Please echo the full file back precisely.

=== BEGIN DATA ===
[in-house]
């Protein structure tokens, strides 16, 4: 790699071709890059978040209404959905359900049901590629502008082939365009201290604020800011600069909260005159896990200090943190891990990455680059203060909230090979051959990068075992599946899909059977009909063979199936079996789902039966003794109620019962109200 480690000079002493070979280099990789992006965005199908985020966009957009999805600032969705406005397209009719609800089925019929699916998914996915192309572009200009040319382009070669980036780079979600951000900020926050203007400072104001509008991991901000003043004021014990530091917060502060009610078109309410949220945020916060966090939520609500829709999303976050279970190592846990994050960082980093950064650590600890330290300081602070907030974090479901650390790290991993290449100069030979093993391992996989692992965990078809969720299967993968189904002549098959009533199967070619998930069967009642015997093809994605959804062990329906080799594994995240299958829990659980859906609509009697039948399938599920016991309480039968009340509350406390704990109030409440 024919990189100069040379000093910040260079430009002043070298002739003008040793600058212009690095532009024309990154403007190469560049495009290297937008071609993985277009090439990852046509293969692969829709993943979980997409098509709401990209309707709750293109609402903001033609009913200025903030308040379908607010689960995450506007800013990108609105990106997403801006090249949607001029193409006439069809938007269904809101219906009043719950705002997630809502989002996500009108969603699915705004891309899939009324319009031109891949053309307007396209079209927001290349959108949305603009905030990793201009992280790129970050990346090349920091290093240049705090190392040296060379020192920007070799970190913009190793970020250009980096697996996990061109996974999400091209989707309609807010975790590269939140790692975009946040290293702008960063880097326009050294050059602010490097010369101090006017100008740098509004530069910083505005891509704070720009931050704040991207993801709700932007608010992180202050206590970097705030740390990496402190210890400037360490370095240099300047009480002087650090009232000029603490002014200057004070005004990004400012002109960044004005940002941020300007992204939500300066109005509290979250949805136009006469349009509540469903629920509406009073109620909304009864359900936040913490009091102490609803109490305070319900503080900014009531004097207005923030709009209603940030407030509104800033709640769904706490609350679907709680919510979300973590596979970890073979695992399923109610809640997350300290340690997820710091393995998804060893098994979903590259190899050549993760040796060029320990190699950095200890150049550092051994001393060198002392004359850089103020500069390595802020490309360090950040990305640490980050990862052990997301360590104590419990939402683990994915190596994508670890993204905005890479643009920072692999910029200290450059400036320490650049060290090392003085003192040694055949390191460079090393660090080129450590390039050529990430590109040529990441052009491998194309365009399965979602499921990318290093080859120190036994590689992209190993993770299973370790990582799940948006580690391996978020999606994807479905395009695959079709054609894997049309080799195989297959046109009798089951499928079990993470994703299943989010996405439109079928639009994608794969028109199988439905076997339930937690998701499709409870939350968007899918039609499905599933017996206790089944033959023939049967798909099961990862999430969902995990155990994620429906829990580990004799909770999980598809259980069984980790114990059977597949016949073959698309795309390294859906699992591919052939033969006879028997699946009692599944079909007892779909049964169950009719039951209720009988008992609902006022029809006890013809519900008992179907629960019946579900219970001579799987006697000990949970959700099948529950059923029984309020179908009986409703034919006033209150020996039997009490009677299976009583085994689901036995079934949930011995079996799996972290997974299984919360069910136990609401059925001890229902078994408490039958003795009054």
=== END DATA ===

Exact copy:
[in-house]
């Protein structure tokens, strides 16, 4: 790699071709890059978040209404959905359900049901590629502008082939365009201290604020800011600069909260005159896990200090943190891990990455680059203060909230090979051959990068075992599946899909059977009909063979199936079996789902039966003794109620019962109200 480690000079002493070979280099990789992006965005199908985020966009957009999805600032969705406005397209009719609800089925019929699916998914996915192309572009200009040319382009070669980036780079979600951000900020926050203007400072104001509008991991901000003043004021014990530091917060502060009610078109309410949220945020916060966090939520609500829709999303976050279970190592846990994050960082980093950064650590600890330290300081602070907030974090479901650390790290991993290449100069030979093993391992996989692992965990078809969720299967993968189904002549098959009533199967070619998930069967009642015997093809994605959804062990329906080799594994995240299958829990659980859906609509009697039948399938599920016991309480039968009340509350406390704990109030409440 024919990189100069040379000093910040260079430009002043070298002739003008040793600058212009690095532009024309990154403007190469560049495009290297937008071609993985277009090439990852046509293969692969829709993943979980997409098509709401990209309707709750293109609402903001033609009913200025903030308040379908607010689960995450506007800013990108609105990106997403801006090249949607001029193409006439069809938007269904809101219906009043719950705002997630809502989002996500009108969603699915705004891309899939009324319009031109891949053309307007396209079209927001290349959108949305603009905030990793201009992280790129970050990346090349920091290093240049705090190392040296060379020192920007070799970190913009190793970020250009980096697996996990061109996974999400091209989707309609807010975790590269939140790692975009946040290293702008960063880097326009050294050059602010490097010369101090006017100008740098509004530069910083505005891509704070720009931050704040991207993801709700932007608010992180202050206590970097705030740390990496402190210890400037360490370095240099300047009480002087650090009232000029603490002014200057004070005004990004400012002109960044004005940002941020300007992204939500300066109005509290979250949805136009006469349009509540469903629920509406009073109620909304009864359900936040913490009091102490609803109490305070319900503080900014009531004097207005923030709009209603940030407030509104800033709640769904706490609350679907709680919510979300973590596979970890073979695992399923109610809640997350300290340690997820710091393995998804060893098994979903590259190899050549993760040796060029320990190699950095200890150049550092051994001393060198002392004359850089103020500069390595802020490309360090950040990305640490980050990862052990997301360590104590419990939402683990994915190596994508670890993204905005890479643009920072692999910029200290450059400036320490650049060290090392003085003192040694055949390191460079090393660090080129450590390039050529990430590109040529990441052009491998194309365009399965979602499921990318290093080859120190036994590689992209190993993770299973370790990582799940948006580690391996978020999606994807479905395009695959079709054609894997049309080799195989297959046109009798089951499928079990993470994703299943989010996405439109079928639009994608794969028109199988439905076997339930937690998701499709409870939350968007899918039609499905599933017996206790089944033959023939049967798909099961990862999430969902995990155990994620429906829990580990004799909770999980598809259980069984980790114990059977597949016949073959698309795309390294859906699992591919052939033969006879028997699946009692599944079909007892779909049964169950009719039951209720009988008992609902006022029809006890013809519900008992179907629960019946579900219970001579799987006697000990949970959700099948529950059923029984309020179908009986409703034919006033209150020996039997009490009677299976009583085994689901036995079934949930011995079996799996972290997974299984919360069910136990609401059925001890229902078994408490039958003795009054």